That’s what the seller told me. May someone verify this?
One can’t always tell from a picture, but my personal opinion based on
having a few of them and experiencing them in the Army is that this is
not for the .45 M1911 Magazines, but rather a pouch for two 15-shot
M1 Carbine magazines. USMC gear is often marked as such, but there is
no particular reason why this could not have been used by a Marine.
There are two major types of this pouch. One type has two separate belt
loops on the back. The type shown has a single loop. The snap is for
securing the pouch on the standard web Pistol Belt (as opposed to the ten
pocket belts for the M1903 series and the M1 Garand rifle). These single
pouches were popular because they also could be slipped over the butt
stock of the carbine, giving the soldier two extra clips, and also allowing him
to carry only the carbine, with this pouch and one in the weapon giving him
45 rounds at hand, while doing mundane chores in a relatively secured area,
but nevertheless in a combat zone.
They were even used in Korea with M2 Carbines, even though the standard
magazine for the M2 was 30 rounds. With this pounch, that meant you had 60
rounds of ammo attached to the weapon, if you had to grab it in a hurry without
your full web gear, as well as simply giving you that much more ammo at hand
in a fight.
The U.S. Army had separate two pocket magazine pouches for wear on the pistol belt, one to hold two M1911 magazines, and the other to hold two 15 round magazine for the M1 Carbine.
The U.S. Marine Corps cam up with the pouch in the photos which can be used with either the M1911 or M1 Carbine magazines (or 1 of each if the user wanted to do that).
The two small areas of stitching near the bottom of the pocket keep the carbine magazines from falling in too deep, and help keep the M1911 magazines more or less centered in the pocket.
Most Marines served in the Pacific theater, but these were issued all across the USMC, I believe. Alec Tulkoff’s “Grunt Gear” has loads of detail in these, contract numbers, quantities, etc.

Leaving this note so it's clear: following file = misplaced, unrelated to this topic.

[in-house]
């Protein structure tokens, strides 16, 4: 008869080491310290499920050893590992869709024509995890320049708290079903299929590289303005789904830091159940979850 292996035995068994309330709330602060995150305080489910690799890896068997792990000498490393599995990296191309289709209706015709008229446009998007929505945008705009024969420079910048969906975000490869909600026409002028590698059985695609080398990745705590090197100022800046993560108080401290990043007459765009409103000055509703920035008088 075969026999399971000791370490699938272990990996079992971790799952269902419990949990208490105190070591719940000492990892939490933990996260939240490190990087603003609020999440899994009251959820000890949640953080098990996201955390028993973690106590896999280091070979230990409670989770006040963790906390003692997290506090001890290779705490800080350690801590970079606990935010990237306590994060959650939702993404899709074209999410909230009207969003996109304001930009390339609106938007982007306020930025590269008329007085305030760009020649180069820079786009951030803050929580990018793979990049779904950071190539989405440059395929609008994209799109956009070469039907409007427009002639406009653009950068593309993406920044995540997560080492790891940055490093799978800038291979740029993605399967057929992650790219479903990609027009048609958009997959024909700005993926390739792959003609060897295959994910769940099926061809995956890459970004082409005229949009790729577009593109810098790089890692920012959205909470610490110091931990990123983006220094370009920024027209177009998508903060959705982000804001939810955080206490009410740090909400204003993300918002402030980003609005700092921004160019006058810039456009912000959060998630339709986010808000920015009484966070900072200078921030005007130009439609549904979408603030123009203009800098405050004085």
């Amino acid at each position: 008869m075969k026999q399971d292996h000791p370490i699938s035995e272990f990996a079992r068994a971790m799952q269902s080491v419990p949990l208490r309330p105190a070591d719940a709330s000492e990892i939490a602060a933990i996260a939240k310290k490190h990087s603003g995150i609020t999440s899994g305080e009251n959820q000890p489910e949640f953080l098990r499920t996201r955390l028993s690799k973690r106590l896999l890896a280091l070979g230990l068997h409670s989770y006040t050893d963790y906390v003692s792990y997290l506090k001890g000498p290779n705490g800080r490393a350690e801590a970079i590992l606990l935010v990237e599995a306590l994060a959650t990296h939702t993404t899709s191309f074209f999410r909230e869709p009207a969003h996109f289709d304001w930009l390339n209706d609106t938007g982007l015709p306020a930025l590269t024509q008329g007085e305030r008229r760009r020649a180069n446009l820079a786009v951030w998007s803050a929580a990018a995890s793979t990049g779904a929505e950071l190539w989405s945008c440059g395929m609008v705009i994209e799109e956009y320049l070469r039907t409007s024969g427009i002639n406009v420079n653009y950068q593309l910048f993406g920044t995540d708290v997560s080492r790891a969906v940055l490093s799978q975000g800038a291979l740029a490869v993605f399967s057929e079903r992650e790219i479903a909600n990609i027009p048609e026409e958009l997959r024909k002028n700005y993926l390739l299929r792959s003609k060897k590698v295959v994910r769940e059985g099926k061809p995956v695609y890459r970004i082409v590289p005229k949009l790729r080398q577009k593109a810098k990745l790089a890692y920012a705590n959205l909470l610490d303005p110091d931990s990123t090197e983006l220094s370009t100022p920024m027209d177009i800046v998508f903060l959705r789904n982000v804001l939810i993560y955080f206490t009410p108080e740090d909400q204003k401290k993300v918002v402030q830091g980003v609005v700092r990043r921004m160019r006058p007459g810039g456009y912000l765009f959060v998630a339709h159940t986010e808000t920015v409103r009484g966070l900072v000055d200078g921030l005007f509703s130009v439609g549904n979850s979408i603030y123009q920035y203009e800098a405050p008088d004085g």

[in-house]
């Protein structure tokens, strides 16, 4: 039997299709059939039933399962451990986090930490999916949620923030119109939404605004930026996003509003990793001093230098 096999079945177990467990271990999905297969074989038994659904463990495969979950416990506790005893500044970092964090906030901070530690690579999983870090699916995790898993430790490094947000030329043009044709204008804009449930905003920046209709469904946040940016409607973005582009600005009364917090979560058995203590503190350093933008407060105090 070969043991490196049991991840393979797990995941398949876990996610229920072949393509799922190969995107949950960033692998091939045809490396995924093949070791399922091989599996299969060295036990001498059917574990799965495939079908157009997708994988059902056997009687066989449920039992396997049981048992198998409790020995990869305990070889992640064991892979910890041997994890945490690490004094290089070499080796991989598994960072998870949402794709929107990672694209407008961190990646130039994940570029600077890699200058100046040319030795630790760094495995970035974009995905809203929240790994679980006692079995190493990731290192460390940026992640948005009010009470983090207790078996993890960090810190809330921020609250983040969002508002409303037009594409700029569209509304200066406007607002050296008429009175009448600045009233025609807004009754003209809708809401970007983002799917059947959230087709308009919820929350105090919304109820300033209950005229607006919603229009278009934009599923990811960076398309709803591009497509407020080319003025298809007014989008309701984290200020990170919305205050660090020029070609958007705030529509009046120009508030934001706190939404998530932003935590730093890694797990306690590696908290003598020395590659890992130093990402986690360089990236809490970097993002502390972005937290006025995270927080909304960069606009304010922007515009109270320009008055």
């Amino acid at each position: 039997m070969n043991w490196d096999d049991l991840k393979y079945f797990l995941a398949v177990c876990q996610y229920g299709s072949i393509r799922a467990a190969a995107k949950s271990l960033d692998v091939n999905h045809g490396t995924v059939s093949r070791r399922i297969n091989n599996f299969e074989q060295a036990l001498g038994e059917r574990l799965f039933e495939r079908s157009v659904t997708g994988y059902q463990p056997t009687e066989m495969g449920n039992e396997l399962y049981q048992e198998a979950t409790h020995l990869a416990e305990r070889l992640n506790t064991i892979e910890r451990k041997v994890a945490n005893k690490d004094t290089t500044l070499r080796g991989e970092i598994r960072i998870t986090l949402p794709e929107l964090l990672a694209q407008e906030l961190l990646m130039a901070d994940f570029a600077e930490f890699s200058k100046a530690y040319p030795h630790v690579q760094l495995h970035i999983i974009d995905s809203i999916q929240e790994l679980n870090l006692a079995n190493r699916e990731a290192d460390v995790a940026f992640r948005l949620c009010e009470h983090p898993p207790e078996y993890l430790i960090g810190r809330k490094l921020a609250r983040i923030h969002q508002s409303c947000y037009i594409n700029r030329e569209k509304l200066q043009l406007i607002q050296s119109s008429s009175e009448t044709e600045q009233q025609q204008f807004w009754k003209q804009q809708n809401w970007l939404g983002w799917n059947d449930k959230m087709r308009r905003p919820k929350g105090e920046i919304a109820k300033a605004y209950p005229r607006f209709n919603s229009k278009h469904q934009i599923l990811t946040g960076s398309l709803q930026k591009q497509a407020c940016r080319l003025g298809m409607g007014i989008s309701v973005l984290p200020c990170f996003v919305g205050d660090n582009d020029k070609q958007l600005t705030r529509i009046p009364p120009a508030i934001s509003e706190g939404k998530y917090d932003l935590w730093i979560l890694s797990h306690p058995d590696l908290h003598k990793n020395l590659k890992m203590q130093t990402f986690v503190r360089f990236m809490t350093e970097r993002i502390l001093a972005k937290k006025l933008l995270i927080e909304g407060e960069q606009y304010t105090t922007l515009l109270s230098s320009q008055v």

O.K. I did not realize the Marines had a separate pouch. With
the Carbine pouch of the same design already established at least as
early as 1942 (I have one on the butt of my carbine made at Jefferson
Quarter Master Depot in 1942), which I think was the first year of any
wide distribution of the M1 Carbine, it is amazing that they would complicate
supply channels with a totally unneeded variant pouch. Both the standard
.45 pouch and both types of carbine pouch were in wide issue, the pouch for
.45 mags since WWI and the Carbine pouch at least from 1942.
I can see now, even with what appears to be a 10-shot civilian magazine
in Vlad’s excellent picture, that the pouch he shows IS longer from top to
bottom of the pouch, than the same design made for the carbine.
Interesting. I don’t recall ever seeing one, but then I don’t collect that stuff.
Most certainly, I never saw one in the Army, but then my service post-dated
WWII by 11 years. We had M2 Carbines, with the pouch for four 30-shot
magazines. The 15-shot magazines and pouches were being used then, I
believe, only in what then was considered CONUS (Continental United States)
where the general Carbine issue was the M1, the M2 being issued in overseas
commands. Here I can speak only of the Army, not other services.
Vlad - nice find, for sure!